24 Of the 96 complete responders, 15 died at a median age of 70 years (range, 52–83 years) after a median follow-up of 89 months (range, 8–164 months). Causes of death were reported by the treating physicians as follows: cerebral hemorrhage (n = 1); colorectal cancer (n = 2); gastric cancer (n = 2); myocardial infarction (n = 3); heart failure (n = 2); stroke (n = 1); unknown (n = 3); lung cancer (n = 1). No patient died of GML.

25 A total of 24 of the 120 patients (20%) died during the study period, 9 of which were nonresponders. Causes of death in the nonresponders were as follows: T-cell-derived non-Hodgkin lymphoma (NHL; n = 1), diffuse large B-cell lymphoma (n = 2), gastric cancer (n = 1), stroke (n = 2); heart failure (n = 2); and unknown (n = 1).

26 Histologic residual disease was observed in 16 of 96 (17%) patients after a median CR of 48 months (range, 3–68 months)

27 all but one patient with histologic residual disease showed CR at the last time point, with a median CR duration of 46 months (range, 0– 158 months).

28 A macroscopic relapse was diagnosed in 3 of 96 (3%) H pylori–negative patients within 4, 5, and 24 months of lymphoma remission. These patients were referred for alternative treatment, namely surgery (n = 2) or radiotherapy (n = 1).

29 Eight patients had a history of malignancies before the diagnosis of GML, and 3 of these had been diagnosed with Hodgkin lymphoma.


31 .During follow-up, additional second cancers were diagnosed in the 96 complete responders. Among these were 7 cases of NHL.


33 Second gastric cancers were diagnosed in 5 patients in CR.



36 The risk of gastric cancer and NHL was especially high: morbidity ratio was 8.567 (95% CI, 3.566–20.582; P <.001) for gastric cancer and 18.621 (95% CI, 8.365–41.448; P < 10−6) for NHL.


38 Several studies have shown that 55%–94.7% of patients with early-stage GML experience remission after H pylori eradication. The remission rate of 80% in the 120 GML patients in this study is in line with these findings.

39 Long-term stable remission was found in the majority of patients, and H pylori eradication was the accepted standard therapy in patients with H pylori–positive localized GML.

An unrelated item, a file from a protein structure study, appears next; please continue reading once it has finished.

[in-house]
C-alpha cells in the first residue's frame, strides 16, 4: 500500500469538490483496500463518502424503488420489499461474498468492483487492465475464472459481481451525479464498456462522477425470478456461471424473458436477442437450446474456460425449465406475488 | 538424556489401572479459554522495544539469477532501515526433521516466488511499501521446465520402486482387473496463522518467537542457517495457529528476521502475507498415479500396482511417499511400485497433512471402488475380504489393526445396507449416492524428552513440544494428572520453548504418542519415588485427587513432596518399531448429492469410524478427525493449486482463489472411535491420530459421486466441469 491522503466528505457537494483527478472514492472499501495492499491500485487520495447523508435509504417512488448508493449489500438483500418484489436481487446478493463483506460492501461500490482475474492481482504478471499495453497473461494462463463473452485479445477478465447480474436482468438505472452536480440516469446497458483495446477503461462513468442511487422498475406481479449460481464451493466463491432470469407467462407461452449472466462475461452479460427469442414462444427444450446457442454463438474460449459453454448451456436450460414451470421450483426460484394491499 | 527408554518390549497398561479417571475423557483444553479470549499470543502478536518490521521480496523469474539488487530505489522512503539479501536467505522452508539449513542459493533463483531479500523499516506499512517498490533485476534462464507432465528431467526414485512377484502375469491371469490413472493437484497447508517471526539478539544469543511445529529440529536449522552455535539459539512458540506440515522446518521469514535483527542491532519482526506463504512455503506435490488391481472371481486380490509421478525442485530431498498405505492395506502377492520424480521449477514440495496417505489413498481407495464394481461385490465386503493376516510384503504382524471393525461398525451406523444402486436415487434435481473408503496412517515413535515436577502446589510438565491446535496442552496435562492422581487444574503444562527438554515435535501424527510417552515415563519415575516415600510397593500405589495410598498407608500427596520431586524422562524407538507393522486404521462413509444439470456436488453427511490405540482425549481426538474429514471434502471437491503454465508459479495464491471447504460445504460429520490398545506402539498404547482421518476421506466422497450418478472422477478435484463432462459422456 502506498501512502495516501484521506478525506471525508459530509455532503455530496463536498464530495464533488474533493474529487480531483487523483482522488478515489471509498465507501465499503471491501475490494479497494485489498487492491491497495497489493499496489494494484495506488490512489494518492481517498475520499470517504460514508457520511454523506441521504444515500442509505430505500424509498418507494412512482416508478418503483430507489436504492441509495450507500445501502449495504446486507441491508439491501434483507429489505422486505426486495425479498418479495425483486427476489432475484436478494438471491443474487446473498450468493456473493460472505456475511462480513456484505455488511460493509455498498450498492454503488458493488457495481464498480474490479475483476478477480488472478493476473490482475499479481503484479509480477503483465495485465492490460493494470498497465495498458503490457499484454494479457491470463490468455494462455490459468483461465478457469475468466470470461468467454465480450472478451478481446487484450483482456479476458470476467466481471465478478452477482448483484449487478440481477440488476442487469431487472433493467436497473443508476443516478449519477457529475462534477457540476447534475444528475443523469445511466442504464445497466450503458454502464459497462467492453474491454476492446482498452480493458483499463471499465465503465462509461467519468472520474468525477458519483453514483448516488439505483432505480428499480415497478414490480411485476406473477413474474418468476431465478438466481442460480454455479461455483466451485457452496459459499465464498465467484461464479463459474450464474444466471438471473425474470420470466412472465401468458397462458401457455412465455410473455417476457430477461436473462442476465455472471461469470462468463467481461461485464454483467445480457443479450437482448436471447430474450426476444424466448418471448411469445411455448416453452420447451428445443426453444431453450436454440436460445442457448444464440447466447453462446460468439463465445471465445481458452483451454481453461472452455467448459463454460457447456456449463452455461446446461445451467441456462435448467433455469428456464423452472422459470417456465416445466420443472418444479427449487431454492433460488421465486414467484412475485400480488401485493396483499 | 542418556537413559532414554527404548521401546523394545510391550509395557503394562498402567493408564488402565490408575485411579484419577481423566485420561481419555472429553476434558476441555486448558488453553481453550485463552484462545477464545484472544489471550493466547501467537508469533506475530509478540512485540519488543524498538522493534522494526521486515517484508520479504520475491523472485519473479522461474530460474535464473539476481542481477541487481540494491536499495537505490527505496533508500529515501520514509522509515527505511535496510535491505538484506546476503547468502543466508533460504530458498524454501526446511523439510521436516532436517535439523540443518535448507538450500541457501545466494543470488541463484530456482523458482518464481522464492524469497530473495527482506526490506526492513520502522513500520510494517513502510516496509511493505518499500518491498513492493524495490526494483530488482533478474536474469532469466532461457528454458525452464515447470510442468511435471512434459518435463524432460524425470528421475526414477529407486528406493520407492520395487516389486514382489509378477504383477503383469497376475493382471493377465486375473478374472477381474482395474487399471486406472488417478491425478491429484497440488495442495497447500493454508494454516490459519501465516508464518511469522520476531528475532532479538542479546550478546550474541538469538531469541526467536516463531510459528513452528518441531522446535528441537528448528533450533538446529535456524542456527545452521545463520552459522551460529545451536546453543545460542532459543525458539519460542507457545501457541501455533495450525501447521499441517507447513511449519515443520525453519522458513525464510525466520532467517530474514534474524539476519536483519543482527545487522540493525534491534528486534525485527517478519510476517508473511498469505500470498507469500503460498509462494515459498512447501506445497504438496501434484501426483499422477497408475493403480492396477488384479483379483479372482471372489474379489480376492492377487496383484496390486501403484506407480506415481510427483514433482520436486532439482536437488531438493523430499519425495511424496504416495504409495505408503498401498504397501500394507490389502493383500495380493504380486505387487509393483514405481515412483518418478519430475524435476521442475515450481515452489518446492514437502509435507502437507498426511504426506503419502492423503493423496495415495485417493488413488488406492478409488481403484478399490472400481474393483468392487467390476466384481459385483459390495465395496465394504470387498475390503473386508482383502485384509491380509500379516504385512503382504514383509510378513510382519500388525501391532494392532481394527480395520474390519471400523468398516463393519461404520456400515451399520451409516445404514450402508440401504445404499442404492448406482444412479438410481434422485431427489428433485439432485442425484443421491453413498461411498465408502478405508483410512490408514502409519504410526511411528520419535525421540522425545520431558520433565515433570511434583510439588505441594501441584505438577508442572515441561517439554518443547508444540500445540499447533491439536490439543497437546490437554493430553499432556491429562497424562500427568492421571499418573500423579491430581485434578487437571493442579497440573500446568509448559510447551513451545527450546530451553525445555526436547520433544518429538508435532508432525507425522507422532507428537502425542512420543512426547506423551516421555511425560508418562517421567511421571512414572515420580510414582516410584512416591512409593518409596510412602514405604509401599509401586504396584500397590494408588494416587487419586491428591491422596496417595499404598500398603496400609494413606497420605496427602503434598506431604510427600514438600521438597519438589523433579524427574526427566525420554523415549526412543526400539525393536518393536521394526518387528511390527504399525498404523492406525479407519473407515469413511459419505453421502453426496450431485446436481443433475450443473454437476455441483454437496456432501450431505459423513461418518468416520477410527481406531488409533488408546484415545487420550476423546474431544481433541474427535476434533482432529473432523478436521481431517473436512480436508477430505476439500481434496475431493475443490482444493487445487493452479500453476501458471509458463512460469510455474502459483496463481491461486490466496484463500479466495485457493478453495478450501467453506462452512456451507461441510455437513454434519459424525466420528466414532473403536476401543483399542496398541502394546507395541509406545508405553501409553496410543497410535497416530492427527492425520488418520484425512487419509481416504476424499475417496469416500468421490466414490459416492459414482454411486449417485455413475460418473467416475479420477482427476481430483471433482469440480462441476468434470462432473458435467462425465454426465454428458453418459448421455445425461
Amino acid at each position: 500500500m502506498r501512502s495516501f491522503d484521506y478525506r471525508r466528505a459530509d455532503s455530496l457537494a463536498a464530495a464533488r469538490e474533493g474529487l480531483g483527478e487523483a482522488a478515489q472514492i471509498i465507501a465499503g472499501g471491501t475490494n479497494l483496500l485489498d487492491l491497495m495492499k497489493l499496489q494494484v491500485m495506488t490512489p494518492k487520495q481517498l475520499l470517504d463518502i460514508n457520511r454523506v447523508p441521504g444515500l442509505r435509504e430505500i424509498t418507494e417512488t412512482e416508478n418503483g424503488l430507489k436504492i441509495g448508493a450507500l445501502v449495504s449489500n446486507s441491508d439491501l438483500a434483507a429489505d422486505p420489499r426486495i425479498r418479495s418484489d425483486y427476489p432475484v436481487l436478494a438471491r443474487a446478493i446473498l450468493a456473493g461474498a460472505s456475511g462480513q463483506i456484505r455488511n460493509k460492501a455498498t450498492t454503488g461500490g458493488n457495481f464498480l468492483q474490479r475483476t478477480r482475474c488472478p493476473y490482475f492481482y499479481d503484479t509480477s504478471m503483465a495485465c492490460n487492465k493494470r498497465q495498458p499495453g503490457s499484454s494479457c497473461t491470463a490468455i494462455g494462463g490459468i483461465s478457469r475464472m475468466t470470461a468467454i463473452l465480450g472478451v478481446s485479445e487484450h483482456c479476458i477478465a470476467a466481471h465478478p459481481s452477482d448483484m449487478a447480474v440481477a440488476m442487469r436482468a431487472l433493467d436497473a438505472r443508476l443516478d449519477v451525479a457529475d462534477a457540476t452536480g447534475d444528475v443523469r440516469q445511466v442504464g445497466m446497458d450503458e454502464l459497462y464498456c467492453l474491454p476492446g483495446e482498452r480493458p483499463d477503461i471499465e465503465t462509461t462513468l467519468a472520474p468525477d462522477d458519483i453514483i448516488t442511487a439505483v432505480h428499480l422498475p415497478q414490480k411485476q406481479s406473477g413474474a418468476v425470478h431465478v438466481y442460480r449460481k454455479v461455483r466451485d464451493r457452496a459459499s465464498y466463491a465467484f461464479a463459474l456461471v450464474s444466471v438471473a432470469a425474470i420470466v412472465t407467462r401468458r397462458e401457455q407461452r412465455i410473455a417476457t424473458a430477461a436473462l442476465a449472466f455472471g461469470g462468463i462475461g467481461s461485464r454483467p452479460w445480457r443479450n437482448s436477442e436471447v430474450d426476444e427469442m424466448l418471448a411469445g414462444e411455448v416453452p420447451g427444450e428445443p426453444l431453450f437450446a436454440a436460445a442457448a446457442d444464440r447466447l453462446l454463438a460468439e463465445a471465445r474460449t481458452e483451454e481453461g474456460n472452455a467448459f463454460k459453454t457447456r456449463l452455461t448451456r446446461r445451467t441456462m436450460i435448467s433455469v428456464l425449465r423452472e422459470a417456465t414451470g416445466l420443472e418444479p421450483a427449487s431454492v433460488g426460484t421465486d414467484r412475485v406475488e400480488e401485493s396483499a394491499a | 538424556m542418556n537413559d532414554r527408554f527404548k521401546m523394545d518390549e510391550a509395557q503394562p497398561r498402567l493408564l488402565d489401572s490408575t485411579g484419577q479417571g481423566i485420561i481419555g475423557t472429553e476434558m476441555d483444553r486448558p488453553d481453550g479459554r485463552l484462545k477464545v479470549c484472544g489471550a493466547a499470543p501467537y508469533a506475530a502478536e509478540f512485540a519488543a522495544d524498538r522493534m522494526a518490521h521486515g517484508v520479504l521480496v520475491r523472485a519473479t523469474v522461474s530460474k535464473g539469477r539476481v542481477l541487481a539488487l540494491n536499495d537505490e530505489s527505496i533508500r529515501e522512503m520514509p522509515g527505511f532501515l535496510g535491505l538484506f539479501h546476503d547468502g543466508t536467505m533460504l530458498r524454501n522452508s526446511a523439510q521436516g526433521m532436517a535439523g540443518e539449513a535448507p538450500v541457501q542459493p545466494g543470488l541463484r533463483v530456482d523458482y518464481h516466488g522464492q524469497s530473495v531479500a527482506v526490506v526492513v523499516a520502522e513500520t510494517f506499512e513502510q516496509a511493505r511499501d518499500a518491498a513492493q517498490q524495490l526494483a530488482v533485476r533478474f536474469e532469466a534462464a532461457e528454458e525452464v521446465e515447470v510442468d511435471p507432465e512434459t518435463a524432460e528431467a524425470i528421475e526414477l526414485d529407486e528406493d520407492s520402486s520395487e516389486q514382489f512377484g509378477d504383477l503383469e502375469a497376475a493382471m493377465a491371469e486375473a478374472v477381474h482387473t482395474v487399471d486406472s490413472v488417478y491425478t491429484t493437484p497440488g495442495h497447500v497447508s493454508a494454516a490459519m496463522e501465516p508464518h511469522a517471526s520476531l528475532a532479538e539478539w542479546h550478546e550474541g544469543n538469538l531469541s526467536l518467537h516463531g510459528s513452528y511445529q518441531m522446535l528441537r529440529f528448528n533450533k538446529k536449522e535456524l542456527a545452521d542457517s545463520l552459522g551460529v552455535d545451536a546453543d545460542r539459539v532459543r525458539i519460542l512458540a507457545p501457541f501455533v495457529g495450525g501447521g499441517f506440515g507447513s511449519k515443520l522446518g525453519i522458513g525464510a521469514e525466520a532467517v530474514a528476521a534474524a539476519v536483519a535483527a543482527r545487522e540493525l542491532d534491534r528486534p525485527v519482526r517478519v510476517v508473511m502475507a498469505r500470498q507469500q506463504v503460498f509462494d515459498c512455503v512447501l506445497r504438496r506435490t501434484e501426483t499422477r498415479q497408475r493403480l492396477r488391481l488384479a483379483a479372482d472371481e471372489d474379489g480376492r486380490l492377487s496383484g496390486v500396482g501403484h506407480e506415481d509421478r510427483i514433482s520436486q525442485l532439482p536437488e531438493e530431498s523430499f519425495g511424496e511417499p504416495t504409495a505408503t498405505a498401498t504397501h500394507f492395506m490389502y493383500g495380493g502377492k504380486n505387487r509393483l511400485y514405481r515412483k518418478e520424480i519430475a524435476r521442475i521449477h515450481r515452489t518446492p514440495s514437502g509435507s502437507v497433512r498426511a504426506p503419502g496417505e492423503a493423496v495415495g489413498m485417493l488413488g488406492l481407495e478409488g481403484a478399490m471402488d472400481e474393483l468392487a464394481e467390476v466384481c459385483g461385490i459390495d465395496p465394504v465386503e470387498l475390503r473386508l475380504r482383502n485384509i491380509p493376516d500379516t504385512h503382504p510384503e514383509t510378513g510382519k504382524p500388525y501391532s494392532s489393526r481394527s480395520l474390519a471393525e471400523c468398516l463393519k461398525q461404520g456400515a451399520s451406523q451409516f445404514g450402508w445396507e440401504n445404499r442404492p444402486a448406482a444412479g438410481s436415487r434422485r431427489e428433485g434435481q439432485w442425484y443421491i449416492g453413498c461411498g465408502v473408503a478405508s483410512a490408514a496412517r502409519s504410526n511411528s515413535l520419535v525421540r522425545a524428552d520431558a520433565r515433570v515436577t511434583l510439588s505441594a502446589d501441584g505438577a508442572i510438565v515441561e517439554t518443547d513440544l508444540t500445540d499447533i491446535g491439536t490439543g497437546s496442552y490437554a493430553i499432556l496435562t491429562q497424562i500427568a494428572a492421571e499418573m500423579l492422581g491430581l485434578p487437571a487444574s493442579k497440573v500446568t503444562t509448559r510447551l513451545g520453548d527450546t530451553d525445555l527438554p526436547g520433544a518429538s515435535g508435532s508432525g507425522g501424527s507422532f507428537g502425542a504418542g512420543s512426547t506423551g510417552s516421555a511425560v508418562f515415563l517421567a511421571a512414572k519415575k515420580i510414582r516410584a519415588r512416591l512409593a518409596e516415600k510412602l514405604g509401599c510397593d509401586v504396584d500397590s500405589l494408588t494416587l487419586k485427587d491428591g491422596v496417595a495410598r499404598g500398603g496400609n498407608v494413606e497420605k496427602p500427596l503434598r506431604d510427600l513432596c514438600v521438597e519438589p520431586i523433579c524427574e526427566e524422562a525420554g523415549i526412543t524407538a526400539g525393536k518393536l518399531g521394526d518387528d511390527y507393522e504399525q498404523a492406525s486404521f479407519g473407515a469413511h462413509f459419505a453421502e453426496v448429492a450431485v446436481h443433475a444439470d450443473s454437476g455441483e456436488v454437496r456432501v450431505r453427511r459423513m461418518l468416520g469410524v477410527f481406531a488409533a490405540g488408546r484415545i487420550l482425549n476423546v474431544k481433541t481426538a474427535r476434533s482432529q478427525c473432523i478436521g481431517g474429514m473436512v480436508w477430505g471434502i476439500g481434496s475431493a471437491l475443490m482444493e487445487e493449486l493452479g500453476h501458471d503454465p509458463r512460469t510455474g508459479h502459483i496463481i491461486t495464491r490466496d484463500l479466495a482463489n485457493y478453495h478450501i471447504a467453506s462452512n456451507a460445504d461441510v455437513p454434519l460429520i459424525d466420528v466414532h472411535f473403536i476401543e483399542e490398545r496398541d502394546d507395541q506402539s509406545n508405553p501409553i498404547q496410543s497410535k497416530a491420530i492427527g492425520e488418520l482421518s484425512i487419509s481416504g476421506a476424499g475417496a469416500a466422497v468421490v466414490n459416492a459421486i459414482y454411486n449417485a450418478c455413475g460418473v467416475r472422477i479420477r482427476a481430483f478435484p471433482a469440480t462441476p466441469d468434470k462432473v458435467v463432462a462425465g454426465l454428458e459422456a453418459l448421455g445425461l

40 The deaths that occurred in this study were unrelated to GML; thus, GML survival rate is even higher.

41 we believe that our data and the findings of Capelle et al show that GML patients are at a higher risk for second gastric cancer.

42 Histologic residual disease and ongoing B-cell clonality were present in a considerable number of patients. Due to the indolent course of the disease, a watch-and-wait strategy seems to be justified in these patients.

43 A total of 66 patients were investigated previously for t(11;18). Patients with translocation t(11;18) (n = 10/66) were significantly more likely to experience worse clinical outcomes (eg, partial remission, no change, relapse, or histologic residual disease), while patients without translocation t(11;18) (n = 56/66) were more likely to remain in continuous complete remission (CR) (P =.007; 95% CI, 1.47–5.63).

44 Follow-up of the 3 patients with t(11;18) who achieved CR showed that they were in ongoing continuous CR for 12, 39, and 165 months.

45 The translocation t(11;18) occurs in 24%–48% of GMLs and is associated with resistant disease. This is in line with our finding of 30% continuous CR in patients with t(11;18). H pylori eradication is a reasonable first-line treatment in these patients, too, especially because there are reports that t(11;18)- positive GMLs have an indolent clinical course.